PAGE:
S.K.I.F.F. (Soldiers’ Kids Involved in Fishing Fun) exists to take the children of deployed and deceased soldiers on professionally guided fishing trips at no charge to the family. These trips are provided through my guide service, Holding the Line Guide Service, with funds generated by the Austin Fly Fishers, and with the support of businesses and individuals from all over the U.S.
Here is my report for today’s trip…
Jacob and a “short” hybrid that he was sure exceeded 18 inches!
Victoria demonstrated excellent technique in working her slab through a school of white bass to tempt these fellows.
Monday, October 4th, 2010
Dear Ron and the Austin Fly Fishers,
We woke to a 54F low temperature this morning with a cool, crisp NE wind blowing at about 9-10. Just before sunrise I met Mrs. Tina VanHook and her two children, 9 year old Jacob and 15 year old Victoria, at Belton Lake. As I’d recommended the night before, all three came dressed in jackets, gloves and knit hats. Husband and father, Chaplain VanHook is currently stationed in Iraq serving with the 3rd Armored Corps (III Corps) until his return in February 2011. Mrs. VanHook learned of the SKIFF program through two other chaplains’ wives whose children have already been out with me.
As you might have known based on the wind direction, we were in for a tough trip today. We had a reinforcing cold front come in yesterday. Unlike the previous front which came in on a NW wind, this once came in on a NE wind and the fishing suffered a bit.
We began in the vicinity of Area 84/302 with a dual downrigger spread set at 25 feet over a 27-30 foot bottom and saw scattered gamefish with no bait in the area. We boated 3 white bass in our first 25 minutes of effort and once that “sunrise bite” was over, thing got quiet very quickly. There was no bird activity, no surface action, bait was even hard to come by, much less gamefish in pursuit of them. We tried a number of locations in a variety of depths and over a variety of bottom features and found precious little.
Around 9:15, we decided to changeup and hit the shallows for some sunfish action in hopes that the winds would shift or that at light a mid- to late-morning bite might kick in a bit later. The kids enjoyed the “hands-on” aspect of sunfishing — they were constantly repositioning their presentation to get near fish-holding cover. At first I pointed good cover out to them, but they quickly got the hang of identifying potential lairs and began to catch fish with some regularity as well as avoid tangles with one another while “competing” for “good spots”!! We found fish at Areas 184, 185, and 673 today.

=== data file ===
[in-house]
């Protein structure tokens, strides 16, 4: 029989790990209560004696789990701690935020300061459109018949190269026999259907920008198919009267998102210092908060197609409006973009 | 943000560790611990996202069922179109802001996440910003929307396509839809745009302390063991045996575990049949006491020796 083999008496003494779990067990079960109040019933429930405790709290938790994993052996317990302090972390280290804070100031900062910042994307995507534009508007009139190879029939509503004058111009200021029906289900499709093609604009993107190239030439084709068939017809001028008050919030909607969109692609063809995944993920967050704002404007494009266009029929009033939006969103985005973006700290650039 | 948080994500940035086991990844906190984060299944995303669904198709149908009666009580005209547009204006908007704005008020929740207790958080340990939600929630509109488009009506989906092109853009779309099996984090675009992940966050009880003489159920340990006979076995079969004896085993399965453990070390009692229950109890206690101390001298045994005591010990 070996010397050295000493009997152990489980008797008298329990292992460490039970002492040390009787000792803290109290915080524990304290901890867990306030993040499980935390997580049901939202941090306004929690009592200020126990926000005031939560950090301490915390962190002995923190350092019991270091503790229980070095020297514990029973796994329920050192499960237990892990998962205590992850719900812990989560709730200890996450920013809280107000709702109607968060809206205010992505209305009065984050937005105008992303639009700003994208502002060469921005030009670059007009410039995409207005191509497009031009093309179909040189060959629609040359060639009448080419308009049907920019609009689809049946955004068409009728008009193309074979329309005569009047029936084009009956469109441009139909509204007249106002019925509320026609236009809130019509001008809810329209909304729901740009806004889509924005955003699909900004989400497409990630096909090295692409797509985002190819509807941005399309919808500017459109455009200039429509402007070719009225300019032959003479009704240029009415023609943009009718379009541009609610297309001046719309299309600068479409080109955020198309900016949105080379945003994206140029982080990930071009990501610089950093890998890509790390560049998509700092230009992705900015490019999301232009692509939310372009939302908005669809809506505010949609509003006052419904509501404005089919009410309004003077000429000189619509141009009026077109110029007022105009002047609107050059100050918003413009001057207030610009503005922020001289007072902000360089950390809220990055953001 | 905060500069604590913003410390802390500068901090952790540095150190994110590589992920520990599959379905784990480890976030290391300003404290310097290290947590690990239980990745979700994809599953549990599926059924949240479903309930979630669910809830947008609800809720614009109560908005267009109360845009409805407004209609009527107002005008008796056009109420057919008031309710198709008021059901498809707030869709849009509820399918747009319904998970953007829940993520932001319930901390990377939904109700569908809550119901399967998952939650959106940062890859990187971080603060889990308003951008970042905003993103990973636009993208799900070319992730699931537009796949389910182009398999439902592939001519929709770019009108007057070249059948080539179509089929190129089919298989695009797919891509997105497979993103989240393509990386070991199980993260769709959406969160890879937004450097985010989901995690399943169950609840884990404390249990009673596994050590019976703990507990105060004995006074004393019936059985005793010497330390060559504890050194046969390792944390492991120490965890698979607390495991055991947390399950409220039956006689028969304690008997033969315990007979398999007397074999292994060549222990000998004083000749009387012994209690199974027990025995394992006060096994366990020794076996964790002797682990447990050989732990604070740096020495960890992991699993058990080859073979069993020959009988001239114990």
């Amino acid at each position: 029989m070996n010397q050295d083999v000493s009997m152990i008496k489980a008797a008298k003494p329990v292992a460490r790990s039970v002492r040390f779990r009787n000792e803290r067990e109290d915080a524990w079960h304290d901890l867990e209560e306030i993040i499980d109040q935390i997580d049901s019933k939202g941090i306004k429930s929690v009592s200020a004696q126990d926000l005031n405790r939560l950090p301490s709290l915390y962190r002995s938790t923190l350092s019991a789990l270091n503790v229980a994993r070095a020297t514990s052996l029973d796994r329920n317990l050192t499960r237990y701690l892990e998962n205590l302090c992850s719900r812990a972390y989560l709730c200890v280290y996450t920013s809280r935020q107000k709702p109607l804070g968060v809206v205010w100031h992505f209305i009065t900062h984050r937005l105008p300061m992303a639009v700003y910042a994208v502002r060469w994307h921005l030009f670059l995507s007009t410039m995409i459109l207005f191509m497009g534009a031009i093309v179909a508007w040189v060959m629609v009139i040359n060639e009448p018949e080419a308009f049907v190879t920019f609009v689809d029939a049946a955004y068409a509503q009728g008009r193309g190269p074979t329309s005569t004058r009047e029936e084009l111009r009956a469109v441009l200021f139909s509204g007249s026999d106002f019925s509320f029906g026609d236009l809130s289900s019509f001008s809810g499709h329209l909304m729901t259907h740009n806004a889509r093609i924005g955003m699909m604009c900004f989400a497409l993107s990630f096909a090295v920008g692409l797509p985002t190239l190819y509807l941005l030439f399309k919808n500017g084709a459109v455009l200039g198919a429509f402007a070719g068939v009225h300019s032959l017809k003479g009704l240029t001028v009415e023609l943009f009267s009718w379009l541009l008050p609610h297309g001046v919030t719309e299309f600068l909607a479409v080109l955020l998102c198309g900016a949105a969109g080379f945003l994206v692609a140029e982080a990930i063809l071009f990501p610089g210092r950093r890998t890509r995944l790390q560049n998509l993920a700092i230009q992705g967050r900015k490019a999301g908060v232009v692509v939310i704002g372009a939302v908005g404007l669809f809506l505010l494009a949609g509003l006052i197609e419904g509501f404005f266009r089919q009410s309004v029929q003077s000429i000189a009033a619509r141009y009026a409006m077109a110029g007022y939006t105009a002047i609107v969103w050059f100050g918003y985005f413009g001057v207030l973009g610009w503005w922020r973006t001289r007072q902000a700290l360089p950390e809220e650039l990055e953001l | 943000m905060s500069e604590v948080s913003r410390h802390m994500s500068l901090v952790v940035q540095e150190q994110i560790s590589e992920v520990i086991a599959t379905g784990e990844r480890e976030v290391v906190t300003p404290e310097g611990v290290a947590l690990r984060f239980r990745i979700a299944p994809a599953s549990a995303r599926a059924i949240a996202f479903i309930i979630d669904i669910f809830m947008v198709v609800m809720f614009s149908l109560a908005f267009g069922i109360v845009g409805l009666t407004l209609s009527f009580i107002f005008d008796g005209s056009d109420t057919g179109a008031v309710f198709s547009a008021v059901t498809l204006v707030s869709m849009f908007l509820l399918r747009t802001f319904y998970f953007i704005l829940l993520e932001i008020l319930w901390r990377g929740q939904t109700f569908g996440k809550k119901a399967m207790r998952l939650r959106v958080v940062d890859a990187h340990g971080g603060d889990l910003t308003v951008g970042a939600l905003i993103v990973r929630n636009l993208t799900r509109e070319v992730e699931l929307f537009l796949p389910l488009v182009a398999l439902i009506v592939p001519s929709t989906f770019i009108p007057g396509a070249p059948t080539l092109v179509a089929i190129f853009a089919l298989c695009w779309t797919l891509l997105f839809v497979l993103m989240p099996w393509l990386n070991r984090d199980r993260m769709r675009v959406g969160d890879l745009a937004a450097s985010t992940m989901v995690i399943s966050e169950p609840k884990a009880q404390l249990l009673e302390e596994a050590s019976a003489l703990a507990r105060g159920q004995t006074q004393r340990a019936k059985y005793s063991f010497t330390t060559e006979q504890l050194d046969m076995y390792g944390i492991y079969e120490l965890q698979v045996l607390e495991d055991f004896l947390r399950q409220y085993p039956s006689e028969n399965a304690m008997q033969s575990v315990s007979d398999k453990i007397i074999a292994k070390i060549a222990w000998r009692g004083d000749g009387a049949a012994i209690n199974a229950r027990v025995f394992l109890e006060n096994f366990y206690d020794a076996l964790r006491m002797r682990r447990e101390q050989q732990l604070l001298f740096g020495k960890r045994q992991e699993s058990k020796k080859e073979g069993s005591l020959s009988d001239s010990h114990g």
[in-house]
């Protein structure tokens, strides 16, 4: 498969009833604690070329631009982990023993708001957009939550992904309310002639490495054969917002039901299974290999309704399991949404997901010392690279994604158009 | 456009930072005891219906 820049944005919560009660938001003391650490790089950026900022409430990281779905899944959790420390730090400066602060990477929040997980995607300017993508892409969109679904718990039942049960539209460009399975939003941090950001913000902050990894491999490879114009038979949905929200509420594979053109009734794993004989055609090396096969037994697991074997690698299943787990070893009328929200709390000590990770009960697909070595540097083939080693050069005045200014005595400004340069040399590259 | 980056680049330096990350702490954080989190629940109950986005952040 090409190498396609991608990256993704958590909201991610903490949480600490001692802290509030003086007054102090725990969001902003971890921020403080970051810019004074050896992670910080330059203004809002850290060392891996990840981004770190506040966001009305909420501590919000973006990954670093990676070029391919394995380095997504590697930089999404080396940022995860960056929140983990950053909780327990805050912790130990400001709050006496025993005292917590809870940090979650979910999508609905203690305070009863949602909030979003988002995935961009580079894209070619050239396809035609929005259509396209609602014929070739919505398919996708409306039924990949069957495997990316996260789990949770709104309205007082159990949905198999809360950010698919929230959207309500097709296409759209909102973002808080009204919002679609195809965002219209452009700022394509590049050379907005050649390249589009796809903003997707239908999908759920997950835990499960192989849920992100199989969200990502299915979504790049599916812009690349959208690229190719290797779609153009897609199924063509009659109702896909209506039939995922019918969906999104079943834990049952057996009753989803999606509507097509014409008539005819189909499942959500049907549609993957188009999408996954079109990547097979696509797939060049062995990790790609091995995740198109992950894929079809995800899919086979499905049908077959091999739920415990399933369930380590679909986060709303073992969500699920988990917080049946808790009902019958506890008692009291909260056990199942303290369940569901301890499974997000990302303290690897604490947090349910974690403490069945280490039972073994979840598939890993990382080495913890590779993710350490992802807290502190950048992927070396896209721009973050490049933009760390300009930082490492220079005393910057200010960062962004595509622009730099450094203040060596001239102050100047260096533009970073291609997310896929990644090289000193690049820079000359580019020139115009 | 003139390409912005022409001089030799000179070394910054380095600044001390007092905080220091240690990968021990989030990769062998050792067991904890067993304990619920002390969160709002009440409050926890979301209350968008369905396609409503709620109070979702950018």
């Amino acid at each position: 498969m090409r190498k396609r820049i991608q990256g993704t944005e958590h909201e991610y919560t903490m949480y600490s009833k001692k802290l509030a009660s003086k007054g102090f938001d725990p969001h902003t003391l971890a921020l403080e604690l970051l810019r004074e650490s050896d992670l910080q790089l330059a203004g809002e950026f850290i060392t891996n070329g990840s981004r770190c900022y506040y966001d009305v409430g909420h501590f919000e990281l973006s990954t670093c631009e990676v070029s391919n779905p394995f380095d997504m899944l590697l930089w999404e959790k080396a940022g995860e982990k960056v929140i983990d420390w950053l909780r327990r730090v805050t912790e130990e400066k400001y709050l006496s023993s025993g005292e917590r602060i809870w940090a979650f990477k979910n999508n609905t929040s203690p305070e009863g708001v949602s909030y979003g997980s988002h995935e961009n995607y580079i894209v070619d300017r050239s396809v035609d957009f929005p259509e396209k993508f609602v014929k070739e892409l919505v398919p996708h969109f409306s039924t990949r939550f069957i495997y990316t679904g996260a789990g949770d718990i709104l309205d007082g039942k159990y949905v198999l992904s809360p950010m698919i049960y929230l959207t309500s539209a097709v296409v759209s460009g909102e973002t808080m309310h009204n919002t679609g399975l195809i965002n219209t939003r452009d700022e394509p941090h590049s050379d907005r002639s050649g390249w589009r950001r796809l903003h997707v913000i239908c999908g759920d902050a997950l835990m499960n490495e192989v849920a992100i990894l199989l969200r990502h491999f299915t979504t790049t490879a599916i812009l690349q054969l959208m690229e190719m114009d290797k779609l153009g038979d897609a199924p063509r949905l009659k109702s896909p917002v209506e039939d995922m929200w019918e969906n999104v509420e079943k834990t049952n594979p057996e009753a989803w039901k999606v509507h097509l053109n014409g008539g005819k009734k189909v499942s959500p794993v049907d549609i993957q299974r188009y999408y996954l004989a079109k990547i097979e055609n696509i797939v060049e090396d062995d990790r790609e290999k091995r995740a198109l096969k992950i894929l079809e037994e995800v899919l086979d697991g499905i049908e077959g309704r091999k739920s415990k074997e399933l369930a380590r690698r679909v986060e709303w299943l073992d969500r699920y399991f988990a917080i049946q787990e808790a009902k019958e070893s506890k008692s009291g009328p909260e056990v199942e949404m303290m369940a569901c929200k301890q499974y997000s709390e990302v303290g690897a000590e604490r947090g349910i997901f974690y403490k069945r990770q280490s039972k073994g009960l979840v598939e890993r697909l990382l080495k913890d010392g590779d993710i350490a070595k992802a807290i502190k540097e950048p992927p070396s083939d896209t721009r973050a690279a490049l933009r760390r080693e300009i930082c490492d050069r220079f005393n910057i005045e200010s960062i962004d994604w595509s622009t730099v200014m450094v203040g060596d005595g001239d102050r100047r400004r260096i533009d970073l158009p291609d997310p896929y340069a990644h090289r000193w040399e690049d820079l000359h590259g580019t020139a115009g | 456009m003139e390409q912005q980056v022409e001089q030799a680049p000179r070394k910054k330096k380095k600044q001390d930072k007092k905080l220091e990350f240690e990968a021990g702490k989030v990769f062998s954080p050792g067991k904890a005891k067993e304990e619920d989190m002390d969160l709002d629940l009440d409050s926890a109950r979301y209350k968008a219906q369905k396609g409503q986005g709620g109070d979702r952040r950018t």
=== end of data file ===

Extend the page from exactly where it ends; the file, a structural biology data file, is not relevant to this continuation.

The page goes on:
In all we boated a mixed bag of 9 sunfish including bluegill, longears, and green sunfish. Given that it took over an hour to put that together was again indicative of the slow fishing we were dealing with today.
Tina’s eldest son required some followup knee surgery later in the day (an Army mom’s job is never done!) so we had a noon deadline to abide by.
With about 30 minutes left to go in the trip, the wind began to turn through E and to the ESE. This is the first southerly component we’ve had to the wind in over a week. We got out to Area 672 and sonar began to reveal fish beginning to lift off of bottom into a feeding posture. As we let our slabs down vertically and watched the action on sonar, immediately a school of fish came in on our baits to inspect the commotion. I had the kids “smoke” their baits (a technique we’d practiced earlier) as I teased the fish up off the bottom by slowly reeling in a fish I’d hooked. First Victoria hooked up with a white bass, then Jacob hooked up with a short hybrid. We got all 3 fish returned to the water and went looking for more, but this small school had dissipated. As the kids continued jigging I used a lift-drop technique and found fish out awat from the boat which I attempted to draw back in towards us. Jacob connected with one more barely short hybrid and then it was time to head back in.
For our efforts today we landed 16 fish. As we wrapped things up, I told the kids of the old fisherman’s rhyme: Winds from the west, fish bite best. Winds from the east, fish bite least. Winds from the south blow the hook in the fish’s mouth. And winds from the north, the fisherman goes not forth. Jacob and Victoria got to see first hand what a difference a slight wind shift can have on the fishing. I was glad the timing worked out well on this trip with the kids able to catch a few more quality fish right at the end and go home with “fresh” good memories.
From here on into the winter the name of the game will be “playing” the cold fronts just right. Hopefully we can zig when we’re supposed to zig on the majority of ’em.
Thank you for the support!